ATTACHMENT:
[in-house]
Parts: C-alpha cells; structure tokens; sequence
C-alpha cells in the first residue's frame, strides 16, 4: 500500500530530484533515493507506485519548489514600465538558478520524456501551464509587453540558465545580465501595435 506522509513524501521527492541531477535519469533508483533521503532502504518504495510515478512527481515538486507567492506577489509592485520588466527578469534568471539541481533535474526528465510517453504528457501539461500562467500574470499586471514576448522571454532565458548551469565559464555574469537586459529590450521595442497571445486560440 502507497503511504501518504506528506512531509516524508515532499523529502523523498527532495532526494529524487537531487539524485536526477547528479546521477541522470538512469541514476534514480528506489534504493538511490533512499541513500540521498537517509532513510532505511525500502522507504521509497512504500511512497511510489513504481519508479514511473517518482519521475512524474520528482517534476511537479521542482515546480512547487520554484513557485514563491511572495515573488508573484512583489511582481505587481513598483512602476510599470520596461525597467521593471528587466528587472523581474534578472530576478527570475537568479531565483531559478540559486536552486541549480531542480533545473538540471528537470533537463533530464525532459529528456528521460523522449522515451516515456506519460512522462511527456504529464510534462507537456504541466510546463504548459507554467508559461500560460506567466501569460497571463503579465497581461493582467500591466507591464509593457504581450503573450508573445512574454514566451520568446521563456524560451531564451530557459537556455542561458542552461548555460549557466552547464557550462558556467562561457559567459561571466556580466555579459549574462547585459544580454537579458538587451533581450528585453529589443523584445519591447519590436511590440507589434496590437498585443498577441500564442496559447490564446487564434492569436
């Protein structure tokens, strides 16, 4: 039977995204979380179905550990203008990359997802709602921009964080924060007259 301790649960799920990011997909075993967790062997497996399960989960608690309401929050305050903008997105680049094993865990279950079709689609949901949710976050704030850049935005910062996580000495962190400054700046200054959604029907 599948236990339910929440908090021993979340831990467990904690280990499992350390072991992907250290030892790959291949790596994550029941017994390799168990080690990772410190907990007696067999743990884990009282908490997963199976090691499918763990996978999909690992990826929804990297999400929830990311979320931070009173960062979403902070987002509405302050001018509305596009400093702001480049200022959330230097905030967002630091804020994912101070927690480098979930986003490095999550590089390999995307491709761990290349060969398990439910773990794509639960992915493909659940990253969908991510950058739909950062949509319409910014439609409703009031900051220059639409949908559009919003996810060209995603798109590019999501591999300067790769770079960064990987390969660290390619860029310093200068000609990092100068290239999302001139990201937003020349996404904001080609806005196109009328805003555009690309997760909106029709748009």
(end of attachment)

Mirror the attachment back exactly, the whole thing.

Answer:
[in-house]
Parts: C-alpha cells; structure tokens; sequence
C-alpha cells in the first residue's frame, strides 16, 4: 500500500530530484533515493507506485519548489514600465538558478520524456501551464509587453540558465545580465501595435 506522509513524501521527492541531477535519469533508483533521503532502504518504495510515478512527481515538486507567492506577489509592485520588466527578469534568471539541481533535474526528465510517453504528457501539461500562467500574470499586471514576448522571454532565458548551469565559464555574469537586459529590450521595442497571445486560440 502507497503511504501518504506528506512531509516524508515532499523529502523523498527532495532526494529524487537531487539524485536526477547528479546521477541522470538512469541514476534514480528506489534504493538511490533512499541513500540521498537517509532513510532505511525500502522507504521509497512504500511512497511510489513504481519508479514511473517518482519521475512524474520528482517534476511537479521542482515546480512547487520554484513557485514563491511572495515573488508573484512583489511582481505587481513598483512602476510599470520596461525597467521593471528587466528587472523581474534578472530576478527570475537568479531565483531559478540559486536552486541549480531542480533545473538540471528537470533537463533530464525532459529528456528521460523522449522515451516515456506519460512522462511527456504529464510534462507537456504541466510546463504548459507554467508559461500560460506567466501569460497571463503579465497581461493582467500591466507591464509593457504581450503573450508573445512574454514566451520568446521563456524560451531564451530557459537556455542561458542552461548555460549557466552547464557550462558556467562561457559567459561571466556580466555579459549574462547585459544580454537579458538587451533581450528585453529589443523584445519591447519590436511590440507589434496590437498585443498577441500564442496559447490564446487564434492569436
């Protein structure tokens, strides 16, 4: 039977995204979380179905550990203008990359997802709602921009964080924060007259 301790649960799920990011997909075993967790062997497996399960989960608690309401929050305050903008997105680049094993865990279950079709689609949901949710976050704030850049935005910062996580000495962190400054700046200054959604029907 599948236990339910929440908090021993979340831990467990904690280990499992350390072991992907250290030892790959291949790596994550029941017994390799168990080690990772410190907990007696067999743990884990009282908490997963199976090691499918763990996978999909690992990826929804990297999400929830990311979320931070009173960062979403902070987002509405302050001018509305596009400093702001480049200022959330230097905030967002630091804020994912101070927690480098979930986003490095999550590089390999995307491709761990290349060969398990439910773990794509639960992915493909659940990253969908991510950058739909950062949509319409910014439609409703009031900051220059639409949908559009919003996810060209995603798109590019999501591999300067790769770079960064990987390969660290390619860029310093200068000609990092100068290239999302001139990201937003020349996404904001080609806005196109009328805003555009690309997760909106029709748009």